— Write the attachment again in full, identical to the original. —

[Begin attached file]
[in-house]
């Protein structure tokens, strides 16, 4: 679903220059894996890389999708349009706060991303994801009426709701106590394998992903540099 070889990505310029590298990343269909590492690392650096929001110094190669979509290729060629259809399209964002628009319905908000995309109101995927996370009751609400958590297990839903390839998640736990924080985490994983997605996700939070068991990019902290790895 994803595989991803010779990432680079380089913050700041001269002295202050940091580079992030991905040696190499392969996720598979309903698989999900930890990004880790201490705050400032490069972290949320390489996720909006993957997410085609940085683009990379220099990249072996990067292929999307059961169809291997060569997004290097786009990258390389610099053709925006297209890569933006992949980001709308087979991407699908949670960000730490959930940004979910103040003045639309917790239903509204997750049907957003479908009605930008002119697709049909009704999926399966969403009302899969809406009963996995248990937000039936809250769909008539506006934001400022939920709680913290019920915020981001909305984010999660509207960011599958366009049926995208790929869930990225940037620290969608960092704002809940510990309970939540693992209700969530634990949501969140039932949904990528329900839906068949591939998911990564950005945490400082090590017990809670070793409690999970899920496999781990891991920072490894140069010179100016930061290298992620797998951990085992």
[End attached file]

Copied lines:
[in-house]
């Protein structure tokens, strides 16, 4: 679903220059894996890389999708349009706060991303994801009426709701106590394998992903540099 070889990505310029590298990343269909590492690392650096929001110094190669979509290729060629259809399209964002628009319905908000995309109101995927996370009751609400958590297990839903390839998640736990924080985490994983997605996700939070068991990019902290790895 994803595989991803010779990432680079380089913050700041001269002295202050940091580079992030991905040696190499392969996720598979309903698989999900930890990004880790201490705050400032490069972290949320390489996720909006993957997410085609940085683009990379220099990249072996990067292929999307059961169809291997060569997004290097786009990258390389610099053709925006297209890569933006992949980001709308087979991407699908949670960000730490959930940004979910103040003045639309917790239903509204997750049907957003479908009605930008002119697709049909009704999926399966969403009302899969809406009963996995248990937000039936809250769909008539506006934001400022939920709680913290019920915020981001909305984010999660509207960011599958366009049926995208790929869930990225940037620290969608960092704002809940510990309970939540693992209700969530634990949501969140039932949904990528329900839906068949591939998911990564950005945490400082090590017990809670070793409690999970899920496999781990891991920072490894140069010179100016930061290298992620797998951990085992």